By Jacob Katel
By Laurie Charles
By Nate "Igor" Smith
By Abel Folgar
By Kat Bein
By Jacob Katel
Maybe Brazilians are just musically superior to the rest of us. It's food for thought not only because the leading lights of Brazilian popular music -- artists such as Caetano Veloso and Gilberto Gil, who defined the genre in the late Sixties -- are still releasing groundbreaking albums (like Veloso's Livro and Gil's O Sol de Oslo, both from this past year), while their counterparts in the Western pop world (Stevie Wonder, Paul McCartney) are at least twenty (or thirty) years removed from their best work. This contrast is also startling because Brazil still churns out breathtaking musical talent at the same rate it does world-class soccer players.
The latest of these talents is Vinicius Cantuaria, whose new album, Tucum‹, is post-bossa nova that is in touch with the roots of the style but unafraid to poke around beyond it. The album starts traditionally enough, with the opening "Amor Brasileiro" and "Maravilhar" showing the multi-instrumentalist and singer's strong debt to bossa nova pioneer Jo‹o Gilberto in his vocals and guitar style. But the allure of Tucum‹ lies in the added spices that come next, from Cantuaria's adventurous use of samples and percussion as well as from his gifted special guests, who include guitarists Bill Frisell and Arto Lindsay, bassist Sean Lennon, Laurie Anderson, and drummer Joey Baron. The arrangements get more and more creative as the album plays on. "Aviso Ao Navegante" boasts unusual horn backgrounds and "Pra Gil" (dedicated to Gilberto Gil, with whom Cantuaria has collaborated in the past) a gorgeous lilting cello. The effect is such that by the time the title cut rolls around, with Cantuaria singing whimsical lyrics with lines that translate from the Portuguese as "And the Arinin flour/looks more like pure gold/and deep inside the warehouse/the Amazon of the future" over a lush backdrop of strings, even the most seemingly far-fetched elements fit perfectly. Also in the tradition of the best Brazilian music, Tucum‹'s smart arrangements and thoughtful songs aren't overly intellectual. When Cantuaria suddenly drops an Indian wood flute melody over "Aracaju"'s gentle samba beat, the effect is surprising but also deeply sensual.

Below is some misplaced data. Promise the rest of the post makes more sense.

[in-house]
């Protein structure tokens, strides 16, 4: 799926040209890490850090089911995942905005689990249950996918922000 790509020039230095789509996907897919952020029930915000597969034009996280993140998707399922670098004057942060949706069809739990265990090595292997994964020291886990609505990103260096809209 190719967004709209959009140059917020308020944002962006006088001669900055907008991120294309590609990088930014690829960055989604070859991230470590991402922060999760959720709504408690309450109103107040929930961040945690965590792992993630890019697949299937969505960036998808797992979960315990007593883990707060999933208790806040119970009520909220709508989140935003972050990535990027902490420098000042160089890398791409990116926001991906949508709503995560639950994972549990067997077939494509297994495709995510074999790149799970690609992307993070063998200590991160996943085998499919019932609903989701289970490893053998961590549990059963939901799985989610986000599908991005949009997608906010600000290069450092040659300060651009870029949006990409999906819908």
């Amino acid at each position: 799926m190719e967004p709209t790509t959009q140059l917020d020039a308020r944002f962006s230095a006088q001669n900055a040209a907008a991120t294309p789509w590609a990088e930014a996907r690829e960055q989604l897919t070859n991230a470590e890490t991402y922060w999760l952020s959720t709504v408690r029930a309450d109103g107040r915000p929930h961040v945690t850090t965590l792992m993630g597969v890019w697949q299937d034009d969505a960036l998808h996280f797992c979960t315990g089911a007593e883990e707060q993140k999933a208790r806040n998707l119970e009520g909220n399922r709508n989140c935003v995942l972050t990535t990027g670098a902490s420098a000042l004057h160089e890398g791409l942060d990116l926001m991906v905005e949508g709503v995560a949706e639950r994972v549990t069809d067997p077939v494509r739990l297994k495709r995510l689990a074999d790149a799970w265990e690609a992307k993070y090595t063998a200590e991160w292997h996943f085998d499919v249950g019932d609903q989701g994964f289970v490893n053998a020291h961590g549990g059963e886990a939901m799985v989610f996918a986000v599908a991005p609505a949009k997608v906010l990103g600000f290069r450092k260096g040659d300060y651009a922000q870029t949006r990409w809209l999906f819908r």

Cantuaria's audaciousness, coupled with his reverence for bossa nova and traditional Brazilian pop, makes Tucum‹ daring yet familiar enough to be instantly inviting. If only more American pop albums could be the same.
-- Ezra Gale
Medeski, Martin & Wood
Combustication Remix EP
Sometime after the release of MMW's 1996 album Shackman, the groove-driven, instrumental trio released a five-song EP with little fanfare. But that recording, simply titled Bubblehouse, held clues to the musical futures of drummer Billy Martin, bassist Chris Wood, and aggressive keyboardist John Medeski. On three of the songs included, New York DJs We and Logic tried their hand at retooling the band's master tapes to shed new light on the group's already hypnotic and danceable tunes. The idea was relatively bold. The result, however, wasn't especially memorable. Remixed versions of tunes such as "Dracula," "Spy Kiss," and "Bubblehouse" lost the live energy of the originals without adding quite enough fresh ornamentation. But then MMW was still just feeling out the possibilities of electronic-music production.
On 1998's Combustication, the band's most recent full-length release, the players slipped elements of the turntable culture into their music a little more naturally, with DJ Logic lending a vinyl-scratching hand on a few songs. And though the album wasn't quite as cohesive as earlier works like Friday Afternoon in the Universe (1995) and Notes from the Underground (1992), MMW's tour in support of Combustication found the group moving forward. Logic joined the band onstage, and the band's improvisational forays took some delicious turns with his live DJ acrobatics woven into the mix.
Which brings us to the hazy but shimmery six-song Combustication Remix EP, a mixed-up affair that actually works well. The altered versions of "Start-Stop," "Hey-Hee-Hi-Ho," "Nocturne," and the ten-minute-plus "Satan's Church of Hypnotized Logic" bring new life to these songs with added rhythmic elements, samples, and drum breaks. "Sugar Craft," remixed and practically re-recorded by Cibo Matto's Yuka Honda, Sean Lennon, and Miho Hatori, sounds like almost a completely new song. And the Steve Cannon spoken-word tirade "Whatever Happened to Gus" is transformed into a low-key hip-hop groove with understated rapping by Gang Starr's Guru.
In some ways the EP plays out with more force and direction than the album it supplements. Maybe the props should be headed the way of the remixers. But MMW still supplied the raw material in the form of some delectable grooves, and with this EP release, the group continues to prove its unspoken commitment to experimentation. Maybe the fuse has just been lit.
-- Mark Watt